MONTREAL AND LONDON - More than 100,000 people took to the streets in more than 30 countries yesterday, in the first world-wide demonstration to press for action to combat global warming.
The marches - timed to put pressure on the most important international climate change negotiations since the agreement of the Kyoto Protocol eight years ago - took place against a background of a blizzard of new research showing the heating of the planet is seriously affecting the world sooner than scientists predicted.
The protests were directed primarily at US President George W. Bush, who ruled out even talking about setting targets for reducing pollution past 2012, when present targets expire.
Up to 10,000 people marched through London, carrying banners linking the President and British Prime Minister Tony Blair as "climate criminals".
A Friends of the Earth campaigner, Nick Rau, one of the speakers at the demonstration , said: "Our Government needs to take action. It is not too late. If we cut carbon dioxide emissions every year, starting now, we can really achieve the big reductions needed."
The first demonstration of the day took place in Australia when thousands of protesters marched in Sydney, Melbourne and Brisbane.
Australia is, with the US, the only Western industrialised nation not to have ratified Kyoto.
The Australian Government reacted by reaffirming its refusal to join the protocol, insisting, according to the Environment Minister Ian Campbell, that, "We need to do something that suits the developed world, something that suits the rapidly developing world - partnerships, technologies, economic mechanisms that drive us towards that".
The biggest demonstration took place in Montreal, where Inuit from the Arctic were keen to draw attention to the melting of the ice in their territory, which is threatening their fishing and livelihoods.
Five environmental groups, including Greenpeace and the Climate Crisis Coalition, were preparing a 600,000-name petition for the US Consulate in Montreal urging the Bush Administration to help slow global warming.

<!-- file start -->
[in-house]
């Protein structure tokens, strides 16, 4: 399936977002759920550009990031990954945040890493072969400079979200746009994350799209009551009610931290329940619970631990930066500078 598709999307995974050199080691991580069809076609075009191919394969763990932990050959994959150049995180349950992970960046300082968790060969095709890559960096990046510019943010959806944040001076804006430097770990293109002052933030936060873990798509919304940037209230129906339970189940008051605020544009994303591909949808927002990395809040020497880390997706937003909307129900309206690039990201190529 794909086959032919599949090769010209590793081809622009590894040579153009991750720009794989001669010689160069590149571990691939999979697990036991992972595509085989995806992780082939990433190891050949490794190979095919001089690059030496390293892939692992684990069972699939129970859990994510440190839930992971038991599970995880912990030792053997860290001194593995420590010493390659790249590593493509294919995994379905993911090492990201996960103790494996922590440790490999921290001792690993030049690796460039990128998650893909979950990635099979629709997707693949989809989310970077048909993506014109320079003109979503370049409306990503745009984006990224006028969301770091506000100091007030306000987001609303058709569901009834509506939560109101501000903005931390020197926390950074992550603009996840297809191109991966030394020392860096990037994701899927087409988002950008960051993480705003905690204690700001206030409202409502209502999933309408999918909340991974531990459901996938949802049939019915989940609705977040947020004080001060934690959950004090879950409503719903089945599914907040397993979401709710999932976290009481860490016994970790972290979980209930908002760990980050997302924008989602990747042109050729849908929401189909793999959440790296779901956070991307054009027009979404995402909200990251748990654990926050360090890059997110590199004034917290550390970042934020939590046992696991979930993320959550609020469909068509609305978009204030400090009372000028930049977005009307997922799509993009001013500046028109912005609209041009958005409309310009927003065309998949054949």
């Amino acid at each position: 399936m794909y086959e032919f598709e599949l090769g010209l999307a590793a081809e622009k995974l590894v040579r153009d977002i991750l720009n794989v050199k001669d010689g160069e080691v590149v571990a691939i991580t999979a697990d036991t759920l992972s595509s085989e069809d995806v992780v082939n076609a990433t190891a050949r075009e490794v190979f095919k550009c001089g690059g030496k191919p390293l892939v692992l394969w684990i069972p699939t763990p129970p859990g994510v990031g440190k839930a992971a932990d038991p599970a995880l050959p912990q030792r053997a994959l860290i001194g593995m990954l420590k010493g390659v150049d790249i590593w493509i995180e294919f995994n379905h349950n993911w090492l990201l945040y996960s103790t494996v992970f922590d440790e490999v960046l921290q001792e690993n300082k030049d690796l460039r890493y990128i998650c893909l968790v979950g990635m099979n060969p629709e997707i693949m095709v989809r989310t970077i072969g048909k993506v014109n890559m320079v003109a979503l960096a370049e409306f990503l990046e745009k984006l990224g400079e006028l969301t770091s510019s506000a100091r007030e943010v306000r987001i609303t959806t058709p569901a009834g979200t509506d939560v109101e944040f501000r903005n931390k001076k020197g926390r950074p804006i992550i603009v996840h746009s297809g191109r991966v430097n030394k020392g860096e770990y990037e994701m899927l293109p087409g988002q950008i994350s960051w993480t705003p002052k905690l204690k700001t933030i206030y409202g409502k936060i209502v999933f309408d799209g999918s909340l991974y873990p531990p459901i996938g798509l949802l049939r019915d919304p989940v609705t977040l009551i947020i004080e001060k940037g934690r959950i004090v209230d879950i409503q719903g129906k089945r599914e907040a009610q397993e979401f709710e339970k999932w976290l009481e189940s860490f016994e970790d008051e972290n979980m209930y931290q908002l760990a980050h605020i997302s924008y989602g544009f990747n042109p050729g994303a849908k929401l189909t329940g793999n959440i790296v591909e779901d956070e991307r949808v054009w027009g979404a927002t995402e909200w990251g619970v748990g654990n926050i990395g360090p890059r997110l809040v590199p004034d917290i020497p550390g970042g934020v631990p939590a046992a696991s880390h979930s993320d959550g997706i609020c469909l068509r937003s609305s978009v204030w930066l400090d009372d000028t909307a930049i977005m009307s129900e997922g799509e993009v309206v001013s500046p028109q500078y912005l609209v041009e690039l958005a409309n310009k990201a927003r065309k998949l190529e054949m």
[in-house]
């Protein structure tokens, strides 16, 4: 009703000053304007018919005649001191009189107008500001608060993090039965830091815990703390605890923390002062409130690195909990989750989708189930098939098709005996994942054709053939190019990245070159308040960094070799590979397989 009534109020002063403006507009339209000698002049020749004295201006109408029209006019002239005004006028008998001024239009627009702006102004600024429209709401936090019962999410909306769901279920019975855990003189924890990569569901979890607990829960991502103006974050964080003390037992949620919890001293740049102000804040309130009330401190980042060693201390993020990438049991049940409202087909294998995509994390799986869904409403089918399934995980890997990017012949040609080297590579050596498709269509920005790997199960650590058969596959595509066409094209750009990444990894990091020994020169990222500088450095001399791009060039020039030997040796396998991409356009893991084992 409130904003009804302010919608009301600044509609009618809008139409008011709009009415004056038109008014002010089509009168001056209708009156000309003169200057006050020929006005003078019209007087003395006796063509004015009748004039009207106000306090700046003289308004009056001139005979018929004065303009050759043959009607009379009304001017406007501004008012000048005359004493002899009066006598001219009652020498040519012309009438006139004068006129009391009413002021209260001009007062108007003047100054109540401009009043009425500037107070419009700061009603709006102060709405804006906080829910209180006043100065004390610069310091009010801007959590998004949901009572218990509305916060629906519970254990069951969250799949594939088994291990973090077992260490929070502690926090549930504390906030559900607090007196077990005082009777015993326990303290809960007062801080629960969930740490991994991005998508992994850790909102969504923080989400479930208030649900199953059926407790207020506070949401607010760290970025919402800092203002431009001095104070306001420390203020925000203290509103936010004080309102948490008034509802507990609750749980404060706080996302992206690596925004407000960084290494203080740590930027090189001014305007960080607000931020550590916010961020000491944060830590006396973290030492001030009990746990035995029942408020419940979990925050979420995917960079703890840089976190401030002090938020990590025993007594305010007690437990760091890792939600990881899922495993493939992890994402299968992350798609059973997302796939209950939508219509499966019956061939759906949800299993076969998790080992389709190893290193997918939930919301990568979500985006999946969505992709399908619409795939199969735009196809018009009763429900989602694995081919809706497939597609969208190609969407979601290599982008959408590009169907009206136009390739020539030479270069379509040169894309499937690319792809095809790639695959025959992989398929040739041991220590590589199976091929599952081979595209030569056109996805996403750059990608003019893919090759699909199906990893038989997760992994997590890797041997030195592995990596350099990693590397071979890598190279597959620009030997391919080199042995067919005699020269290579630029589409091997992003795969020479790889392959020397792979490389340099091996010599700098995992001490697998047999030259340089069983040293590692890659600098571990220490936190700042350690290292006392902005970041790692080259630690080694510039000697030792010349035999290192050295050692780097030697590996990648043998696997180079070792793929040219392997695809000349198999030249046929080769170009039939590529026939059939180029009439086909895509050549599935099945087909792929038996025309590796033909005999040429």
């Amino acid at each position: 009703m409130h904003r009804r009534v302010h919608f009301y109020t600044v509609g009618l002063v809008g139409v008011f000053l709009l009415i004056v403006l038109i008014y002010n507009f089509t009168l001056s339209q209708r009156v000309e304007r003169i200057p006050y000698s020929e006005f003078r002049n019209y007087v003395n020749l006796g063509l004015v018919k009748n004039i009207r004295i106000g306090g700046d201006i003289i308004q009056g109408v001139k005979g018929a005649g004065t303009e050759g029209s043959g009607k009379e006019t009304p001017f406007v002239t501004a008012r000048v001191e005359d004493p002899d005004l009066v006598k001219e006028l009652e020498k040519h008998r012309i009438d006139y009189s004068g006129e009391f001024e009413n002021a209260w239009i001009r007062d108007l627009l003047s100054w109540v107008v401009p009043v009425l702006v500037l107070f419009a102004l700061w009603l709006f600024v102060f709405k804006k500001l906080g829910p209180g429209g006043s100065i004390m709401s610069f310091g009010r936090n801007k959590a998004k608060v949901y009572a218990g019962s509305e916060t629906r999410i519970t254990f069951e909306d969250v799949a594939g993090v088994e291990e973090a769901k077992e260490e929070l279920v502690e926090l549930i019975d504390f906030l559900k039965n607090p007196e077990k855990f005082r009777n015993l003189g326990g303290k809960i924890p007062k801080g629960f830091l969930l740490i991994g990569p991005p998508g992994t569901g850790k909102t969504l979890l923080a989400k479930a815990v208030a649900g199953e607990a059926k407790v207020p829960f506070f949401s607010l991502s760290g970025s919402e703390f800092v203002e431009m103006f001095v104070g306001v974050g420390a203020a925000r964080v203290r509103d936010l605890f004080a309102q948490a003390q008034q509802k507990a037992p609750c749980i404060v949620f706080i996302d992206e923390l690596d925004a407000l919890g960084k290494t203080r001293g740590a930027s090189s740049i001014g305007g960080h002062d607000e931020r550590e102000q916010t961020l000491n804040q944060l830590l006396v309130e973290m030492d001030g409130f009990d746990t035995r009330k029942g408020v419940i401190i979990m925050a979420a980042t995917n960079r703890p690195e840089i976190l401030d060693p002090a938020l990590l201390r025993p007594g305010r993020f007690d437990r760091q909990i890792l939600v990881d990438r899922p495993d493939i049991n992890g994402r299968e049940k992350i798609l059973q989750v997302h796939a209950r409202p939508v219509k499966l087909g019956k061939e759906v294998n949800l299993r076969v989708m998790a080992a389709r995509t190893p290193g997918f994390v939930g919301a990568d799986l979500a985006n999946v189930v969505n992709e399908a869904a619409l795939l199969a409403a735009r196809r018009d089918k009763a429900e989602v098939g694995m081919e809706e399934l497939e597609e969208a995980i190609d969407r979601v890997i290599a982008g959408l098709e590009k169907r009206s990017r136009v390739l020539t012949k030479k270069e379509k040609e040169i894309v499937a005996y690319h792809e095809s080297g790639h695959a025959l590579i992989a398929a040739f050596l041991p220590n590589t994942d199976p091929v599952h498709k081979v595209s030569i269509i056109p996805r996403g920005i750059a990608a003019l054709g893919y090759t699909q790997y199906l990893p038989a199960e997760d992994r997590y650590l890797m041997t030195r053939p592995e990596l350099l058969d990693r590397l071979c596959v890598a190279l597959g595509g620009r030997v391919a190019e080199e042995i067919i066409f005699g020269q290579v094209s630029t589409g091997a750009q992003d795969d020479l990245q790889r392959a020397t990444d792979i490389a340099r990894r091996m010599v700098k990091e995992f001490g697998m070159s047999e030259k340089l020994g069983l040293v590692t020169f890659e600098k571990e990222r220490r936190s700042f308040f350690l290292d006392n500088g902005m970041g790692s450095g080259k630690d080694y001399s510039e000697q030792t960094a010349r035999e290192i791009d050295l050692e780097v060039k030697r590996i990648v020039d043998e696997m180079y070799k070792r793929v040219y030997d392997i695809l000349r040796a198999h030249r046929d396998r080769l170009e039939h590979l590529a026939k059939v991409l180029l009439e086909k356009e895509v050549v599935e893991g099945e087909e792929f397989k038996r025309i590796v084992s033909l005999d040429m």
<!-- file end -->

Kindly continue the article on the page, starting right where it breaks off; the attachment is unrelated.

In New Orleans - devastated by Hurricane Katrina - residents intended to hold a "Save New Orleans, Stop Global Warming" party in the French Quarter. Events will be held in 40 other US cities. Protests were also held in Bulgaria, Croatia, Finland, France, Germany, Greece, Ireland, Italy, New Zealand, Norway, Philippines, Russia, South Africa, South Korea, and Turkey.
The US protests symbolised a major change in opinion in the United States since Hurricane Katrina, which doubled the number of people telling opinion polls that they believed global warming was an immediate threat. Another poll, carried out by the conservative Fox News, shows that more than three-quarters of Americans believe global warming is happening and is at least partially caused by human activity, and 60 per cent see it as a "crisis" or a "major problem".
But this has yet to make an impact on the Bush Administration. Camilla Toulmin, director of the International Institute of Environment and Development, said: "In the case of the current US Administration we may have to give up ever hoping for a flicker of intelligence on climate change. The pattern of interests based on oil and gas seems too closely knit into an armour-plated defence of US plc."
The Montreal conference, the first meeting of the parties to the Kyoto Protocol since it came into force in February, has achieved one minor success. Delegates adopted most of the "rule book" needed to make the treaty operational, though tactics by Saudi Arabia have held up agreement on how countries that break the rules will be punished.
Scientists are broadly agreed that rich countries will have to reduce their emissions by 80 per cent by 2050 if there is to be any hope of stopping the climate change escalating out of control, with disastrous consequences for the world.
The Kyoto Protocol targets, even if they are met, will reduce them by only 5.2 per cent, and everyone agrees that it barely makes a dent on the problem.